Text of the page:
Actually, no.  Whereas I think such a system would be a huge leap forward and if adopted widely would potentially get us out of the hole, I can’t see it coming in soon enough, if at all.

What should we do in the meantime?  Should we be able to do what we want within the law and within the current tax system?  If only a few nutters like me have stopped flying, it’s not worth making the sacrifice until the law or tax system changes.

Do you think?  Do you really think so?  Is it fair and moral, without a change in the law or tax system, for you to prioritise your own luxury and comfort over the basic needs of my children and grandchildren, and of people living in Bangladesh now and in the future?  What about our heritage, of the glorious abundance of beautiful flora and fauna, sadly diminishing fast?

John Bell,

Ordinary bloke


So who has the solution?

So who does have the solution to climate change? The answer is surprising.

Rather than try to find the person or people to blame and vilify about what we have done and continue to do to exacerbate the problem, might it be more fruitful to look for the group of people who are most able to get us out of the hole?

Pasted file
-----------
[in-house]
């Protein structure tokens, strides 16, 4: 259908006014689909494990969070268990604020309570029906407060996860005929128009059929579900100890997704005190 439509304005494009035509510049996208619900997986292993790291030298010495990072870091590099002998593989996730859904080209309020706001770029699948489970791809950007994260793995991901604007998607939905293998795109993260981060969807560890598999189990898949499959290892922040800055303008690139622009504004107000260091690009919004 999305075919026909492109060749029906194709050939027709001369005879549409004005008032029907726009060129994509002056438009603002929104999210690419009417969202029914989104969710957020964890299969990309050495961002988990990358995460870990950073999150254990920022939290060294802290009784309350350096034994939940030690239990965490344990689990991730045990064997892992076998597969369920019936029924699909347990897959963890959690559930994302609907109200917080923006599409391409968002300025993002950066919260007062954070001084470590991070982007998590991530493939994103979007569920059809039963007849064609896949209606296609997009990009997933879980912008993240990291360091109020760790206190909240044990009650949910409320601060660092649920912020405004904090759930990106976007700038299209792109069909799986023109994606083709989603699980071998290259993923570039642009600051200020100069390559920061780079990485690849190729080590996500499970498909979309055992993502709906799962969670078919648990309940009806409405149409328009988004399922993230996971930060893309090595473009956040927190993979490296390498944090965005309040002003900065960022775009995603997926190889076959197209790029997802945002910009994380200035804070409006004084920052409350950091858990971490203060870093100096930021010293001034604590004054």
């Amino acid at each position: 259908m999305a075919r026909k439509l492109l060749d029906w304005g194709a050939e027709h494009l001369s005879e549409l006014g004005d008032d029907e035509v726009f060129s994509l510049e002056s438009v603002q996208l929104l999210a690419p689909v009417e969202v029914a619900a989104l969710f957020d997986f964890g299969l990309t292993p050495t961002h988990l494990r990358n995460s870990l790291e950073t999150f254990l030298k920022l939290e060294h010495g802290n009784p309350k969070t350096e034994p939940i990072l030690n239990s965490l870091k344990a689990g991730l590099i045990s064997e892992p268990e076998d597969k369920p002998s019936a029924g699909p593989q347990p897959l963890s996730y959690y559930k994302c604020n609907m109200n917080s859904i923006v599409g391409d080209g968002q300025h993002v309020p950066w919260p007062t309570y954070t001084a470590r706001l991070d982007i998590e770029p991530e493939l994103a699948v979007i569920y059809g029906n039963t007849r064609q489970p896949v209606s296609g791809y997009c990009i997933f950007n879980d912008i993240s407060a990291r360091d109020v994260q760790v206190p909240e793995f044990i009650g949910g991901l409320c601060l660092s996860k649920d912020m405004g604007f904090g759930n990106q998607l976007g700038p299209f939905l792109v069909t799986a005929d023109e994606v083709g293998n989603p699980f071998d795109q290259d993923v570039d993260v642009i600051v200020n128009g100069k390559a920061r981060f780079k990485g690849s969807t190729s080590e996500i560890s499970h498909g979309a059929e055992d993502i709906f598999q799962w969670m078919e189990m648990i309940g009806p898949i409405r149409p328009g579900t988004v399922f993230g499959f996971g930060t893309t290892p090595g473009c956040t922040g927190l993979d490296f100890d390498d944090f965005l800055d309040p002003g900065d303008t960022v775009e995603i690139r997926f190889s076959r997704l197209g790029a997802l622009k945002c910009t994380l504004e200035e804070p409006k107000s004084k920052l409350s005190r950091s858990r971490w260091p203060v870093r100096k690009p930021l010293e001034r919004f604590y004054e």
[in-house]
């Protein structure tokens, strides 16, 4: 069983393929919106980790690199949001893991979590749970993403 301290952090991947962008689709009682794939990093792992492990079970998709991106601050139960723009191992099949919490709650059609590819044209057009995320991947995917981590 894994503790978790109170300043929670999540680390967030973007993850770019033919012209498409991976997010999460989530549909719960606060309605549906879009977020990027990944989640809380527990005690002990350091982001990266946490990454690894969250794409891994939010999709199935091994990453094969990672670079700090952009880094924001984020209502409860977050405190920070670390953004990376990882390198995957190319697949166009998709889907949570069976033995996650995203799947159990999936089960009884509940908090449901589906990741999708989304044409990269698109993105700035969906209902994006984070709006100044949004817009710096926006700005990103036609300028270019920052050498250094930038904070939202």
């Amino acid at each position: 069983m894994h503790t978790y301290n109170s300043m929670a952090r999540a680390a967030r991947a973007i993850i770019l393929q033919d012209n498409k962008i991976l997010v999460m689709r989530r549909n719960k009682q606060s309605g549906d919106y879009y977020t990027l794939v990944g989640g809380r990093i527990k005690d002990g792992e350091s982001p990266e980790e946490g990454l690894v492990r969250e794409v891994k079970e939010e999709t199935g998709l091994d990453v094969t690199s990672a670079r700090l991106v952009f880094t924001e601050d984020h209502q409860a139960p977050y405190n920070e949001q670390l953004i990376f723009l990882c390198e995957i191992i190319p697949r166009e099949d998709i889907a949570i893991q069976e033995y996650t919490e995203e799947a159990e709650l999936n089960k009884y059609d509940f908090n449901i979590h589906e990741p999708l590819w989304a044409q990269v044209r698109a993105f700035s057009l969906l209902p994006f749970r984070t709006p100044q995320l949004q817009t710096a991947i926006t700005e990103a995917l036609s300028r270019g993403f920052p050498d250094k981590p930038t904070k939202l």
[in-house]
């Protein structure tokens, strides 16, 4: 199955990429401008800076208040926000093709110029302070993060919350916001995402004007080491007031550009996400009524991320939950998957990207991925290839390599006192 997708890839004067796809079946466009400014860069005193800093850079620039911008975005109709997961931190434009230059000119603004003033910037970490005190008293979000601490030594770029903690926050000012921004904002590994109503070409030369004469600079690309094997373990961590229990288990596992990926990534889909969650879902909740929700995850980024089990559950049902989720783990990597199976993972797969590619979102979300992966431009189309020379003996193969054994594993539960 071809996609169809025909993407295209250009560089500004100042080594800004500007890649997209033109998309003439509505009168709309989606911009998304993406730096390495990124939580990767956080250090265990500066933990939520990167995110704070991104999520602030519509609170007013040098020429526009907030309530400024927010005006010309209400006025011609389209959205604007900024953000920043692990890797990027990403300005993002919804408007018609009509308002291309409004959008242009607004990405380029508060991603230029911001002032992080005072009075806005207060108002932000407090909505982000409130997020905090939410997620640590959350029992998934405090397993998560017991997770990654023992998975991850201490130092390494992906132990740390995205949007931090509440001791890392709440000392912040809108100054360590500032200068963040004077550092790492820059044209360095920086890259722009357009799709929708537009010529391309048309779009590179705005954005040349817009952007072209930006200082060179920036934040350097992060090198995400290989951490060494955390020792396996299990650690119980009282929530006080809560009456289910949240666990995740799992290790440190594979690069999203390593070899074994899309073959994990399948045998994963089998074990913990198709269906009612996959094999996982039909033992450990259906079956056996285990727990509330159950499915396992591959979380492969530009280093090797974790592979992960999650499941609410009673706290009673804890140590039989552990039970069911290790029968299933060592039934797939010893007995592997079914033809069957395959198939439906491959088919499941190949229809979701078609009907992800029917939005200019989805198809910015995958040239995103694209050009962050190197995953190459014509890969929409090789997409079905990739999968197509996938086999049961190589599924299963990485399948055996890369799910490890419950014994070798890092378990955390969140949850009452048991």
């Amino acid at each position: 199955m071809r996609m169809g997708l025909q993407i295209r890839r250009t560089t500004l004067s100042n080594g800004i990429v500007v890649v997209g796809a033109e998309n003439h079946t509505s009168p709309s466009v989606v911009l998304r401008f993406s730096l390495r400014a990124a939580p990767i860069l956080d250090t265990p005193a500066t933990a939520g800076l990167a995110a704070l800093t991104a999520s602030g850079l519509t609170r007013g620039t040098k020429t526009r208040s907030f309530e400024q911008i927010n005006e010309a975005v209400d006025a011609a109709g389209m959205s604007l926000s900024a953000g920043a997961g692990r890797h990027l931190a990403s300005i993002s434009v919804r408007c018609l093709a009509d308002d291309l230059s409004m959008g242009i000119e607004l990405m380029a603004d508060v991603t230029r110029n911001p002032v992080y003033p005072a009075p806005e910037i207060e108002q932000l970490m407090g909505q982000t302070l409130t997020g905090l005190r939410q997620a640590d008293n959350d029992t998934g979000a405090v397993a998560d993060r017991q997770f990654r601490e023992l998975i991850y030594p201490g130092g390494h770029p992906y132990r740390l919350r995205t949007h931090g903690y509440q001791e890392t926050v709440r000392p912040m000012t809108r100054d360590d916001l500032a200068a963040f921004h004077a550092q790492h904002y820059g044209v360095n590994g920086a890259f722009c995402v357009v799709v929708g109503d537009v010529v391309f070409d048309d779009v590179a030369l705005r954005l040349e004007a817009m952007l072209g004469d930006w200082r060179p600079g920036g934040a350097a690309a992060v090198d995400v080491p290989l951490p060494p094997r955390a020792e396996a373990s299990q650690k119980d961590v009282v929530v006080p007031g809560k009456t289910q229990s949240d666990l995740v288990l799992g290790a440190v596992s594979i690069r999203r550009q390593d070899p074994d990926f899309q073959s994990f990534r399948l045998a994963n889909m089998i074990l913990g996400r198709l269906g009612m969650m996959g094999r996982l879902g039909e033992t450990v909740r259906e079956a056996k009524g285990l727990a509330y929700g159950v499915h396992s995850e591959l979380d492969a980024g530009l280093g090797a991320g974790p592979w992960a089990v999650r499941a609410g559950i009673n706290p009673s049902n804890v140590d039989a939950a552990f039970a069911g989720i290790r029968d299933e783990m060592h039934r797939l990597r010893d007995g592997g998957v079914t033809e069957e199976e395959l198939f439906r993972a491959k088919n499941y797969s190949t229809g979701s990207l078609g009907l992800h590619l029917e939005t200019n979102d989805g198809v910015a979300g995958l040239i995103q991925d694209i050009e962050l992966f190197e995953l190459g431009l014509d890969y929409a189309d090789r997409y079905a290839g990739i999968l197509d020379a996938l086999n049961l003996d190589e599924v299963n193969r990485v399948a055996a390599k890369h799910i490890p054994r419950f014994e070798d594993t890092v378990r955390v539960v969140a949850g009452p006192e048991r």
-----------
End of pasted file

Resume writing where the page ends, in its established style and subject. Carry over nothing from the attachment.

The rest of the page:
If we’re thinking about a technological solution, then it could be any one or more of a number of scientists, inventors or entrepreneurs.  How about a solar greenhouse?  Or farming practices that capture carbon dioxide?  Trouble is that the world is a big place with a lot of people in it – and it takes time for new technologies to roll-out, especially on an industrial scale as would need to be the case.
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Technology will probably be part of the solution, but probably not quick or comprehensive enough (too little, too late).  So who else?

We could look at who has the power to decide how much of the different greenhouse gases to emit.  Of course, that includes everybody, to a greater or lesser extent.  If you walk over to the light switch and switch it on or off, you are creating or stopping some emissions.  So we can all reduce the emissions for which we are responsible.

But let’s look at those who have the greatest sway on the level of emissions.

It is the way of the world that power is always concentrated among a tiny minority.  By applying the 80-20 rule three times, scientist Kevin Anderson showed that 40-60% of emissions are the responsibility of 1-5% of the global population. These super-rich have the keys to the solution for climate change.

But just who are these super-rich?

Turns out that in western terms, super-rich doesn’t seem that wealthy.  If you earn £30K or more per annum or fly once per year, it’s you.

It’s you.

John Bell,

Ordinary bloke

Sorry Shelly and Beepy